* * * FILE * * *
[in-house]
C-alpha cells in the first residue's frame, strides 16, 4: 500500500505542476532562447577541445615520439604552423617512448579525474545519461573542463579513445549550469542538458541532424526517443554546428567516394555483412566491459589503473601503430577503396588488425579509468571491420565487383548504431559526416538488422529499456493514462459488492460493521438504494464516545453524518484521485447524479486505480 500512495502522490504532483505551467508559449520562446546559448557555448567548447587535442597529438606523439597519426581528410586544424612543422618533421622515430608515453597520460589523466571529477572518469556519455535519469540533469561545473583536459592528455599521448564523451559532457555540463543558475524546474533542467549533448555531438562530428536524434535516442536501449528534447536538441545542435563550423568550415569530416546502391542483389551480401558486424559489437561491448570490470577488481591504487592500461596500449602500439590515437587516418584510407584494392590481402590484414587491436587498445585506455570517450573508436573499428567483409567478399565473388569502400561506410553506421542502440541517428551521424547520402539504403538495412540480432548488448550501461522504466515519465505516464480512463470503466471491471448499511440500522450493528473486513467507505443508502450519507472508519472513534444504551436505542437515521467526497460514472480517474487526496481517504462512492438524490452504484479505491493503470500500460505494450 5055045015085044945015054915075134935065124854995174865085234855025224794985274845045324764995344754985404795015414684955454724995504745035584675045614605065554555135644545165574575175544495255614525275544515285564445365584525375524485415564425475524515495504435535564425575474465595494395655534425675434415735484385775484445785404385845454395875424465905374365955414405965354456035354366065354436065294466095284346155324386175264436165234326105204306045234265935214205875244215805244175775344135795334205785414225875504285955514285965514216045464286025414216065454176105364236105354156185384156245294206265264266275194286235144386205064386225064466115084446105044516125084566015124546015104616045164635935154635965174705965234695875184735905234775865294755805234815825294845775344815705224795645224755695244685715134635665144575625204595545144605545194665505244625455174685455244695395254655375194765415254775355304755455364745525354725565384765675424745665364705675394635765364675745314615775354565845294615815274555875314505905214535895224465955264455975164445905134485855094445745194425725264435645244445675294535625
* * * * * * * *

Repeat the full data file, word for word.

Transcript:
[in-house]
C-alpha cells in the first residue's frame, strides 16, 4: 500500500505542476532562447577541445615520439604552423617512448579525474545519461573542463579513445549550469542538458541532424526517443554546428567516394555483412566491459589503473601503430577503396588488425579509468571491420565487383548504431559526416538488422529499456493514462459488492460493521438504494464516545453524518484521485447524479486505480 500512495502522490504532483505551467508559449520562446546559448557555448567548447587535442597529438606523439597519426581528410586544424612543422618533421622515430608515453597520460589523466571529477572518469556519455535519469540533469561545473583536459592528455599521448564523451559532457555540463543558475524546474533542467549533448555531438562530428536524434535516442536501449528534447536538441545542435563550423568550415569530416546502391542483389551480401558486424559489437561491448570490470577488481591504487592500461596500449602500439590515437587516418584510407584494392590481402590484414587491436587498445585506455570517450573508436573499428567483409567478399565473388569502400561506410553506421542502440541517428551521424547520402539504403538495412540480432548488448550501461522504466515519465505516464480512463470503466471491471448499511440500522450493528473486513467507505443508502450519507472508519472513534444504551436505542437515521467526497460514472480517474487526496481517504462512492438524490452504484479505491493503470500500460505494450 5055045015085044945015054915075134935065124854995174865085234855025224794985274845045324764995344754985404795015414684955454724995504745035584675045614605065554555135644545165574575175544495255614525275544515285564445365584525375524485415564425475524515495504435535564425575474465595494395655534425675434415735484385775484445785404385845454395875424465905374365955414405965354456035354366065354436065294466095284346155324386175264436165234326105204306045234265935214205875244215805244175775344135795334205785414225875504285955514285965514216045464286025414216065454176105364236105354156185384156245294206265264266275194286235144386205064386225064466115084446105044516125084566015124546015104616045164635935154635965174705965234695875184735905234775865294755805234815825294845775344815705224795645224755695244685715134635665144575625204595545144605545194665505244625455174685455244695395254655375194765415254775355304755455364745525354725565384765675424745665364705675394635765364675745314615775354565845294615815274555875314505905214535895224465955264455975164445905134485855094445745194425725264435645244445675294535625